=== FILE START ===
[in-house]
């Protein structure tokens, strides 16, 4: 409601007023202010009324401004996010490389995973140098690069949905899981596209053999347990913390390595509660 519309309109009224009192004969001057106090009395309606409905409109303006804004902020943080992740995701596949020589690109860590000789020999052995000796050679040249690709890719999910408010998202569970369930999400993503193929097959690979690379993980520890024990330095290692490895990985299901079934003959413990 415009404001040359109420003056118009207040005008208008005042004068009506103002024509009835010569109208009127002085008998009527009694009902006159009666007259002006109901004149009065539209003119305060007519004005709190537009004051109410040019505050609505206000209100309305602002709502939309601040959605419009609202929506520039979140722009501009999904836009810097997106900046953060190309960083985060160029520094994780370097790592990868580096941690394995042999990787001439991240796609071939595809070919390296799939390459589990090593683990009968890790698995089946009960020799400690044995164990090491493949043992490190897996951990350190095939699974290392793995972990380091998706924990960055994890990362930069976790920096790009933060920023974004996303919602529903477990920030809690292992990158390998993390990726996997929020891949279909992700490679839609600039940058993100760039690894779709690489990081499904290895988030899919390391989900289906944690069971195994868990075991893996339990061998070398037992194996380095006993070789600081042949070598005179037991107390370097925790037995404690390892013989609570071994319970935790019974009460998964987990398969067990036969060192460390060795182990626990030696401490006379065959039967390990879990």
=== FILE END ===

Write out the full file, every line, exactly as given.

[in-house]
């Protein structure tokens, strides 16, 4: 409601007023202010009324401004996010490389995973140098690069949905899981596209053999347990913390390595509660 519309309109009224009192004969001057106090009395309606409905409109303006804004902020943080992740995701596949020589690109860590000789020999052995000796050679040249690709890719999910408010998202569970369930999400993503193929097959690979690379993980520890024990330095290692490895990985299901079934003959413990 415009404001040359109420003056118009207040005008208008005042004068009506103002024509009835010569109208009127002085008998009527009694009902006159009666007259002006109901004149009065539209003119305060007519004005709190537009004051109410040019505050609505206000209100309305602002709502939309601040959605419009609202929506520039979140722009501009999904836009810097997106900046953060190309960083985060160029520094994780370097790592990868580096941690394995042999990787001439991240796609071939595809070919390296799939390459589990090593683990009968890790698995089946009960020799400690044995164990090491493949043992490190897996951990350190095939699974290392793995972990380091998706924990960055994890990362930069976790920096790009933060920023974004996303919602529903477990920030809690292992990158390998993390990726996997929020891949279909992700490679839609600039940058993100760039690894779709690489990081499904290895988030899919390391989900289906944690069971195994868990075991893996339990061998070398037992194996380095006993070789600081042949070598005179037991107390370097925790037995404690390892013989609570071994319970935790019974009460998964987990398969067990036969060192460390060795182990626990030696401490006379065959039967390990879990």